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Unknown said...

My husband & I are retired, in our mid 70s. We have always donated to at least 3 to 5 veterans charities each year plus 2 local animal organizations. We live on a fixed income & or medicine costs have increased dramatically. I resent that the organizations we give to sell our info to others. It is July 2nd & we have already received 5 calendars for next year & enough mailing labels to last until we die. Of we could give more, we eould. We receive at least 5 requests per week, several of them new. Frankly, we are beginning to feel harrassed. If we are already donating, we do not need more stuff to keep us donating. I already have a dresser drawer filled with bags, pens, calendar, mailing labels, dream catchers, etc. I wish they would just send a return envelop & a return invoice. Save the money for the vets, not for more "stuff" that we do not need.

Unknown said...

If my RMD is gifted earlier in the year, there is less principal to appreciate, and thus lower gifting available for the next years.

PapaStefan said...

I know that 4th quarter donations are somewhat difficult for charitable organizations to forecast. But I think many donors are more inclined to provide financial assistance later in the year due to heartfelt underpinnings surrounding the holiday season. So be it.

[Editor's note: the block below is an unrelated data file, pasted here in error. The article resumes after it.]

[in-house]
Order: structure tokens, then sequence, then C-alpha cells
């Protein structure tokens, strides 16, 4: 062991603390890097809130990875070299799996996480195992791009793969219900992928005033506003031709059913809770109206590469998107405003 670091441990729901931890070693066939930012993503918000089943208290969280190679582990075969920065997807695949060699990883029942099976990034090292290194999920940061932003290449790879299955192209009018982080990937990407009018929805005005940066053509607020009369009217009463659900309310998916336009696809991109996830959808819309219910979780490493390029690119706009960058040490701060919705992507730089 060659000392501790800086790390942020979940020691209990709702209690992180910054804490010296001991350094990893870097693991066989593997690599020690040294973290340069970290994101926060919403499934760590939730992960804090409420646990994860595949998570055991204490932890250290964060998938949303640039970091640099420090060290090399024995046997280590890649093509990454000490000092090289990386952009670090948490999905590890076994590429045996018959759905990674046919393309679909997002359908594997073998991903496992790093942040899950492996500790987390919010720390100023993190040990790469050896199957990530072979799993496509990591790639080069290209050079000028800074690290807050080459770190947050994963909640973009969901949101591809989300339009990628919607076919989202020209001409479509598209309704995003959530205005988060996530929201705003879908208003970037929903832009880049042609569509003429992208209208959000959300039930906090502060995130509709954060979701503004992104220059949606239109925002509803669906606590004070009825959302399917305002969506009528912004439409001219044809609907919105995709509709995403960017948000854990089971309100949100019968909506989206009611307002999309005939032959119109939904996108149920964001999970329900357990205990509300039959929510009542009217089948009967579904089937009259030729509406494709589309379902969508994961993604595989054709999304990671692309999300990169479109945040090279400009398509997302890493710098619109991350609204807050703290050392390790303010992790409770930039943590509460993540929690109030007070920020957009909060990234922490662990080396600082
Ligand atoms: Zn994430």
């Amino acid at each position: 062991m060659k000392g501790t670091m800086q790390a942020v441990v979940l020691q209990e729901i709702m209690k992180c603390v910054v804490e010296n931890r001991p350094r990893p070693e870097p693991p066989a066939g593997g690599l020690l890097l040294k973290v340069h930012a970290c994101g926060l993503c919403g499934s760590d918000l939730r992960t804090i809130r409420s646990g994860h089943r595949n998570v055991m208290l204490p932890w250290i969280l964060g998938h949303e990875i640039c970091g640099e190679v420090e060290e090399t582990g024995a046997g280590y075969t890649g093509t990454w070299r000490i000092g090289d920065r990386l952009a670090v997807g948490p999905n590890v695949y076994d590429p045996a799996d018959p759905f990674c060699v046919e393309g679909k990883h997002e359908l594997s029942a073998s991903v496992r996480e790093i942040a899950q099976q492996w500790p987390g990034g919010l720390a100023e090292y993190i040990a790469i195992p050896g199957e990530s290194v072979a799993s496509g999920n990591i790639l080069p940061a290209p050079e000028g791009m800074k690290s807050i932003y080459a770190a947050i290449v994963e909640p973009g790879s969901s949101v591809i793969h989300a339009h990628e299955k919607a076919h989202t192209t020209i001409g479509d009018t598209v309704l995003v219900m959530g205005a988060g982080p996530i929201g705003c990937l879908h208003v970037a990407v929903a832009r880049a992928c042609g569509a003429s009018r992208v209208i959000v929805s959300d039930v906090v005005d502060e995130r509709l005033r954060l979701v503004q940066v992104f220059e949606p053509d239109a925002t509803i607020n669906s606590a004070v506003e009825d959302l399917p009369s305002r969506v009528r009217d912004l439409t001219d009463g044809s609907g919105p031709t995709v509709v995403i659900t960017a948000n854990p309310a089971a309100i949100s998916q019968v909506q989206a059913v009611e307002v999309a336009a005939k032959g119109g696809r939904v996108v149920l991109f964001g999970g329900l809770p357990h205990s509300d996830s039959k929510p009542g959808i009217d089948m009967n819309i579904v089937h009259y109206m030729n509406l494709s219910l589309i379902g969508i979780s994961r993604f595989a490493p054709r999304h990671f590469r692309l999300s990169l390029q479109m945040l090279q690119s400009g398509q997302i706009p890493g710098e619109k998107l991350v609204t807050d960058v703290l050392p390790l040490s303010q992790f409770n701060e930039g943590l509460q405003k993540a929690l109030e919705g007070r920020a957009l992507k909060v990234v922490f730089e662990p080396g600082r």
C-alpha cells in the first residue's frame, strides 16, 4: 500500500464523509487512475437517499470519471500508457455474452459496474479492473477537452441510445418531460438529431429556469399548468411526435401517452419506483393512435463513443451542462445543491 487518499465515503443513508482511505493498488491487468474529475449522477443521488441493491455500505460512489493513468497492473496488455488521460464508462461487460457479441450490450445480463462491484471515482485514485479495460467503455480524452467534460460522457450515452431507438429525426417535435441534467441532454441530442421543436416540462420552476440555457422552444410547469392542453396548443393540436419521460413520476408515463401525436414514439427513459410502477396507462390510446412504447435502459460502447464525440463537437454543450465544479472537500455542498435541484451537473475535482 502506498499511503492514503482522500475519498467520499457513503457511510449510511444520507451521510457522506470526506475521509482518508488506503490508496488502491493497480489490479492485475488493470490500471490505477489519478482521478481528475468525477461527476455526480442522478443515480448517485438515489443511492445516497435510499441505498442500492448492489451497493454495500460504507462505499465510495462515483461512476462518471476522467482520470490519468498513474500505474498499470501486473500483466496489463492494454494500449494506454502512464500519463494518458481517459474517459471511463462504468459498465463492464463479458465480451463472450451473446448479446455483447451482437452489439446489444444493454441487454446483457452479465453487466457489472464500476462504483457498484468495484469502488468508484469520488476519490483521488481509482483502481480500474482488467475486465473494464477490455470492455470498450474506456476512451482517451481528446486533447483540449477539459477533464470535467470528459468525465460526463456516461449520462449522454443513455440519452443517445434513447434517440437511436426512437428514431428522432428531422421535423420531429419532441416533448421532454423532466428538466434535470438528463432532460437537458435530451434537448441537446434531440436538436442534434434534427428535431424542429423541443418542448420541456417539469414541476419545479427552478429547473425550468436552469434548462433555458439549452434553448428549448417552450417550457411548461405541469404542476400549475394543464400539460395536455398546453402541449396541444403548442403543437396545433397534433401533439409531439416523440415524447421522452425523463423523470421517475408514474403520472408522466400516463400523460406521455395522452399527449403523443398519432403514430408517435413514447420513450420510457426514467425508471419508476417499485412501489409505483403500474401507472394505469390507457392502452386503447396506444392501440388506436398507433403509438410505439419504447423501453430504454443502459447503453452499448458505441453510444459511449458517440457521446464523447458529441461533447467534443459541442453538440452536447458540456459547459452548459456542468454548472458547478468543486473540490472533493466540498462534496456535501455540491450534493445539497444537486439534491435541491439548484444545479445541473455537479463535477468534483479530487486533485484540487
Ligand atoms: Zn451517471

art wortman said...

This isn't so much a comment as a question. I wonder what percentage of a charity's income comes from monthly or quarterly
pledges, what percent from random contributions throughout the year (I'll send somebody $75 in March, $100 in August, and
$85 in October, within much rhyme or reason in the dates or amounts), and what percent from clearly year-end giving. If you
have any numbers, I'd love to know them. At this point, close to two-thirds of my giving is through monthly pledges, and I
do think charities are deeply grateful for those donors.

Art Wortman, Kansas City

Ashley Post said...


It's hard to aggregate those numbers across the nonprofit sector because different types of charities rely more heavily on recurring gifts (like public radio or television, while others expect lots of one-off donations (like museums collecting fees from their visitors).

All the best,
Ashley Post

Logan said...

So are matching gift campaigns just a marketing ploy? The counter to recurring giving is that charities usually run big matching gift campaigns at year-end where their bigger donors put up a match offer for all other gifts during a certain time period. On paper it looks great to have one's donation amplified, however it's ultimately no different than a donation earlier in the year if that big donor was going to donate all of that money anyway.